We noticed that Nurse Grace needs a hospital screen on wheels, so that she can conduct examinations in private. She also needs a new office chair or these old ones to be repaired. Is there anyone in Vaalwater who could help?

 

The 5th Waterberg Trust Ride proves a great success!

~The 5th Waterberg Trust Ride reaches Jembisa on the Palala River on 2nd February 2019~

12 TWT supporters rode across  7 different game reserves in 6 days covering 208 kilometres to raise funds for Save The Waterberg Rhino and community projects that uplift young people in this corner of rural South Africa.

If you would like to add a donation, however small, please click here for TWT’s Justgiving page 

With many thanks to Ant Baber who led the ride, all those at Ant’s Nest, Waterberg Cottages, Lindani and Jembisa Private Game Reserve where the expedition ended with a full gallop down the airfield.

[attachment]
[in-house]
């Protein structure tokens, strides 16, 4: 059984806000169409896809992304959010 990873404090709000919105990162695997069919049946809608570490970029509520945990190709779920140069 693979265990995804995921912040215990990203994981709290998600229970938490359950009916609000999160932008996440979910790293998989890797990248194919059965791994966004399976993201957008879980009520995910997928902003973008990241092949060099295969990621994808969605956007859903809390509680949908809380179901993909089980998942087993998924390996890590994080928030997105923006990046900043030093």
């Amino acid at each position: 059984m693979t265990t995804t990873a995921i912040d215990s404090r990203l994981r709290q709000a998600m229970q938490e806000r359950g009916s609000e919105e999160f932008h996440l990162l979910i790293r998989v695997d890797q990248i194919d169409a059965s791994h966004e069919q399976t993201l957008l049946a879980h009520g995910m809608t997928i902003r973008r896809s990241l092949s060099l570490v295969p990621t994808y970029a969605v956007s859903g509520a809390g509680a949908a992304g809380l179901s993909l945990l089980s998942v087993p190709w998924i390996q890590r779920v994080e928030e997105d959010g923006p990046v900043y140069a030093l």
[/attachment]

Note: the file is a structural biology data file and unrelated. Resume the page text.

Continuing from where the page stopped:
~Thirteen tired riders completing the 208 km ride across the Waterberg in South Africa~

 

 

Dr Peter Farrant of the Northern Education Trust based in the Waterberg

Dr Peter Farrant, who works with The Waterberg Trust

Nurse Grace’s work at schools in the Waterberg

The Waterberg Trust instigated the role of School Nurse to minister to the young people and children of Vaalwater in the Waterberg, South Africa.

Exam on new bed

-A pupil with Sister Grace, using an examination couch donated by Dr Albert Poitier-